Pop Culture in the Global Context

Only available on StudyMode
  • Download(s) : 66
  • Published : May 22, 2006
Open Document
Text Preview
Pop Culture in the Global Context
"A long time ago in a galaxy far, far away" is a phrase that has been translated into hundreds of languages all over the world. Star Wars is an influential science fantasy saga and fictional universe created by writer, producer, and director George Lucas in the early 1970s. In 2005, Forbes Magazine estimated the overall revenue generated by the entire Star Wars franchise, over the course of its 28-year history, at nearly $20 billion, easily making it one of the most successful film franchises of all time. The Star Wars films are a pop culture phenomenon that has made an undeniable impact in the United States and the rest of the world.

The saga began with the film Star Wars, later dubbed Star Wars Episode IV: A New Hope, released in 1977, and has ended with the release of Star Wars Episode III: Revenge of the Sith, released in 2005. With the release of the final installment in the Star Wars Saga, fans all over the world began to wait in line for the premier as early as a month ahead of time. Even fans in poverty-stricken Russia have flocked the theaters to witness the end of the saga. Many fans around the globe will take their enthusiasms to the extreme of dressing in the costume of their favorite character and walking around their home cities attending movie showings, parties and conventions, while also engaging in role playing games with their friends and online.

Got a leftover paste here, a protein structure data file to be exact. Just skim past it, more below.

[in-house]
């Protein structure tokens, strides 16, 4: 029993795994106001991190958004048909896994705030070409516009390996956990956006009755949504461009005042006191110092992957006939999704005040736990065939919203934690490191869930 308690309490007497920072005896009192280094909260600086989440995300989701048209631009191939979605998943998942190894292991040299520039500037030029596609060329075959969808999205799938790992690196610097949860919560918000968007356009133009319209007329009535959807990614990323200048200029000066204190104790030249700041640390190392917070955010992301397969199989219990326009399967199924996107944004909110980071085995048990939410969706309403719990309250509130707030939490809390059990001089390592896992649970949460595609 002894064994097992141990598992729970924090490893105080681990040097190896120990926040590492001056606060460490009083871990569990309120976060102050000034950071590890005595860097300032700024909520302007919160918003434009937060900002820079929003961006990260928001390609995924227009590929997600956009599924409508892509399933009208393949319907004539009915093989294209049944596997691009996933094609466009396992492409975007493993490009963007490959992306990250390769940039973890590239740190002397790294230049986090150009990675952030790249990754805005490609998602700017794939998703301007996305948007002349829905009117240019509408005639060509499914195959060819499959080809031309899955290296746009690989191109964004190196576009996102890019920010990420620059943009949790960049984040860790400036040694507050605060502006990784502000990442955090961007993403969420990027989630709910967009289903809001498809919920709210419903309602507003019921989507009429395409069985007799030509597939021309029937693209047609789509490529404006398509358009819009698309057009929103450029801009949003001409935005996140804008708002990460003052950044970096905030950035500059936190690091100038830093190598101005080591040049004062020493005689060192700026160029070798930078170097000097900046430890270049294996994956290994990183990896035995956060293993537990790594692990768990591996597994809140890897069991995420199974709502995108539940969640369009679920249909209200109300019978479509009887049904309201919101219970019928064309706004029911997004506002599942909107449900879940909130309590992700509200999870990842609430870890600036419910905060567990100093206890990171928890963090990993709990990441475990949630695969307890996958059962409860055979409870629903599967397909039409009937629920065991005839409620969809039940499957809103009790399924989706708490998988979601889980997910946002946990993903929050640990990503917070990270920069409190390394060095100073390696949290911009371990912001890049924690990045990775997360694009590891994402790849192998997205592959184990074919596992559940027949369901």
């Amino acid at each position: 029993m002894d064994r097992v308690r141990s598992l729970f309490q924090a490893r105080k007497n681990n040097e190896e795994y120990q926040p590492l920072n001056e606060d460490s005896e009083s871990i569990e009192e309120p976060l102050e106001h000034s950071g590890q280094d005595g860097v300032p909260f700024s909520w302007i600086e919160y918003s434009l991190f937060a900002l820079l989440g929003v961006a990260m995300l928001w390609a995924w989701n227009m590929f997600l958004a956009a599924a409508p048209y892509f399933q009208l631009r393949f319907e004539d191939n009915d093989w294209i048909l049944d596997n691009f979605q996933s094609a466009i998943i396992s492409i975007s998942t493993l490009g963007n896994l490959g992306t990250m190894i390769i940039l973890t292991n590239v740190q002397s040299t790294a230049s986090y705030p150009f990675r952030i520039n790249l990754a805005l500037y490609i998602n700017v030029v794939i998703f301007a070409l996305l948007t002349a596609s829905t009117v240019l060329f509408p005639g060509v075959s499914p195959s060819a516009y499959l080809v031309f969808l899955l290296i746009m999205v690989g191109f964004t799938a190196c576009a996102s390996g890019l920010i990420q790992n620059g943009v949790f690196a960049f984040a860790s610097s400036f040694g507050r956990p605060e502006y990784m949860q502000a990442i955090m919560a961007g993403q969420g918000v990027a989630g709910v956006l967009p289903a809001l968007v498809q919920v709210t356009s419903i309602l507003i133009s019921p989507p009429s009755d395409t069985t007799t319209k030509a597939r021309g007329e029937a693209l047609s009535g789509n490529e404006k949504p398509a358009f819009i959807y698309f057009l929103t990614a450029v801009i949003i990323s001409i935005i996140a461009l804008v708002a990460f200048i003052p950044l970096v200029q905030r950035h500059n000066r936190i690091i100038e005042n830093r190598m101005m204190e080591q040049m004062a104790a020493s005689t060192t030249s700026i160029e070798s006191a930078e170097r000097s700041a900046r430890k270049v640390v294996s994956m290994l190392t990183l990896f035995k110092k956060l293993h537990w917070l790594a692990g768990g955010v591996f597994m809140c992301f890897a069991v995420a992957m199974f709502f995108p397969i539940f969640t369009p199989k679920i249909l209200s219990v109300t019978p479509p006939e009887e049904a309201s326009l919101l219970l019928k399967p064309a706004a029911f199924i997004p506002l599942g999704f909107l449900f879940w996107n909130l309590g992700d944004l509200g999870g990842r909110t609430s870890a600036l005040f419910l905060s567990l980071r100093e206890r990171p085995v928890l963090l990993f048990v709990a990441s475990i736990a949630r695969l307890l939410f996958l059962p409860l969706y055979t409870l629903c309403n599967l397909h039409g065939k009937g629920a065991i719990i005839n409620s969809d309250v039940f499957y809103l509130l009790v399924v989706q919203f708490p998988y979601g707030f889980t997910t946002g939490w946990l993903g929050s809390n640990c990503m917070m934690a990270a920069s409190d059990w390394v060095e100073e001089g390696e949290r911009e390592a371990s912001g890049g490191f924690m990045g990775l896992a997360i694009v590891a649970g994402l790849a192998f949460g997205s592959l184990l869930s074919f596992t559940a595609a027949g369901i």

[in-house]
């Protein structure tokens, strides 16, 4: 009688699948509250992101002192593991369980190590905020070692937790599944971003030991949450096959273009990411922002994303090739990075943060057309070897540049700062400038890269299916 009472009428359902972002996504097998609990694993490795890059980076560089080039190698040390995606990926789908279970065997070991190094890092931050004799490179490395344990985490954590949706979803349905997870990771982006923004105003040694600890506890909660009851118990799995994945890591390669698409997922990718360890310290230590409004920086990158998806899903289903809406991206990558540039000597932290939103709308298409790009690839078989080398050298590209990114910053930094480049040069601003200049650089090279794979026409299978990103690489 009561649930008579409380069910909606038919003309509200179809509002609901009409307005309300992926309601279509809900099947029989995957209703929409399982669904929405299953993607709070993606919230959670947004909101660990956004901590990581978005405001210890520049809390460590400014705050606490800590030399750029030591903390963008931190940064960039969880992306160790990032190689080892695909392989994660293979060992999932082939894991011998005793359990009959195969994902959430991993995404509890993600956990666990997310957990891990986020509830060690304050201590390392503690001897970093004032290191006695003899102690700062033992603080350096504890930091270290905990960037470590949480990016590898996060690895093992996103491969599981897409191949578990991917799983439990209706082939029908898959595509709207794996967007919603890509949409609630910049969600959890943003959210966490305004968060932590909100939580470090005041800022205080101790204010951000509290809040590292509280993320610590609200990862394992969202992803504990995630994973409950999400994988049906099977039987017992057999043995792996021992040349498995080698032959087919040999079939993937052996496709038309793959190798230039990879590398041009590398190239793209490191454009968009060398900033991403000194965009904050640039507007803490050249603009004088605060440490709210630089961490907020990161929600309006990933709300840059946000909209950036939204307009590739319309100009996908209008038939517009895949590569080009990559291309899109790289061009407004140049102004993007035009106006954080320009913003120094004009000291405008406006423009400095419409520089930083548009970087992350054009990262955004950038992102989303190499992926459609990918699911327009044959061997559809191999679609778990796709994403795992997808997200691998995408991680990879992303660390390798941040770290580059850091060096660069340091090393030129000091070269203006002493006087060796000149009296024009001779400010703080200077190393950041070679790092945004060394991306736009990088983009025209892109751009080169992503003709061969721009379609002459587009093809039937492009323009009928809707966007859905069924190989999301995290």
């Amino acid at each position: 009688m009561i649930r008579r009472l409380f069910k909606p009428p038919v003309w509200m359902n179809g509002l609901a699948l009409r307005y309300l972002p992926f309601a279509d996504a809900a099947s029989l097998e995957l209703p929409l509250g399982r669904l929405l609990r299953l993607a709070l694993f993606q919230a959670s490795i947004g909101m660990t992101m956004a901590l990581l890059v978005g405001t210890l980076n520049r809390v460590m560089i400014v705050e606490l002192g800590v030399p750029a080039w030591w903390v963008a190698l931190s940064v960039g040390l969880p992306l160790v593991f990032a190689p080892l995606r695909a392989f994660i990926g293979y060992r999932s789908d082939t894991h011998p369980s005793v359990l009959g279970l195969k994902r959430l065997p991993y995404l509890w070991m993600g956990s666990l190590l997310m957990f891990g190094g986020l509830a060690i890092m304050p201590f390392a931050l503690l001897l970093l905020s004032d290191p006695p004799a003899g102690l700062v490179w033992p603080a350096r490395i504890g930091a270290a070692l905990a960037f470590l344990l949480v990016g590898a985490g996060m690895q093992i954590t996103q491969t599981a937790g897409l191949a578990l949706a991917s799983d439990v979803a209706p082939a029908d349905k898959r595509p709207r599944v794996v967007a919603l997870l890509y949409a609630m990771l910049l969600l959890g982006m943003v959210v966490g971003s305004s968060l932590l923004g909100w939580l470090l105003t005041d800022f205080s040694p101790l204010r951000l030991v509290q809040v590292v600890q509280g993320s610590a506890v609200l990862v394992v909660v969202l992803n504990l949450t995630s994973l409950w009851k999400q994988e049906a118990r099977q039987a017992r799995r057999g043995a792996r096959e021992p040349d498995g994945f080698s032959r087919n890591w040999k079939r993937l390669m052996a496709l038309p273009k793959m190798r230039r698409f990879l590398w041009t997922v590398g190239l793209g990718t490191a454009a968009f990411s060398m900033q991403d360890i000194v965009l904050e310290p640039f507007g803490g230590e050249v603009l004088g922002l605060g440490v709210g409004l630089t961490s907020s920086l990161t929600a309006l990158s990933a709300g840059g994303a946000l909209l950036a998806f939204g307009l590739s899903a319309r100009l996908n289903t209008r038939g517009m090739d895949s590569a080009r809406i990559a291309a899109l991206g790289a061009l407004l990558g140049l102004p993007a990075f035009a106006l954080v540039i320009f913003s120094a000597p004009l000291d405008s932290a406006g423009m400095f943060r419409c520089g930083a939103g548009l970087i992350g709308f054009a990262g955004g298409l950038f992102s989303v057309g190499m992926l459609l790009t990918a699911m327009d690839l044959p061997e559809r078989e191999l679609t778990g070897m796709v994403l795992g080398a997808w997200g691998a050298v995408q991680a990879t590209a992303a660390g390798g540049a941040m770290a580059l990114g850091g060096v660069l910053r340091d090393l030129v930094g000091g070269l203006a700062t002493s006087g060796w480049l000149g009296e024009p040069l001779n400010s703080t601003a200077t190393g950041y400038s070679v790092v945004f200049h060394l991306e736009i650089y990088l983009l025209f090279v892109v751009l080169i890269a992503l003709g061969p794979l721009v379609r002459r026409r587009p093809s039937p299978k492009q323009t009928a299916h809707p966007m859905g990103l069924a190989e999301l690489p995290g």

Aside from the fact that the release of Star Wars Episode III: Revenge of the Sith is the end of an era, one must consider what the social impacts this saga has had, in both the United States and the rest of the world. In his article Unifying Force, Phil Kloer (2005) states "The whole ‘Star Wars' franchise, six movies, of which ‘Sith' is the last, is that rarity, a cultural unifier, an event that people from many different demographic groups, with vastly different backgrounds and interests, will see, or at least take note of." Kloer (2005) also goes on...
tracking img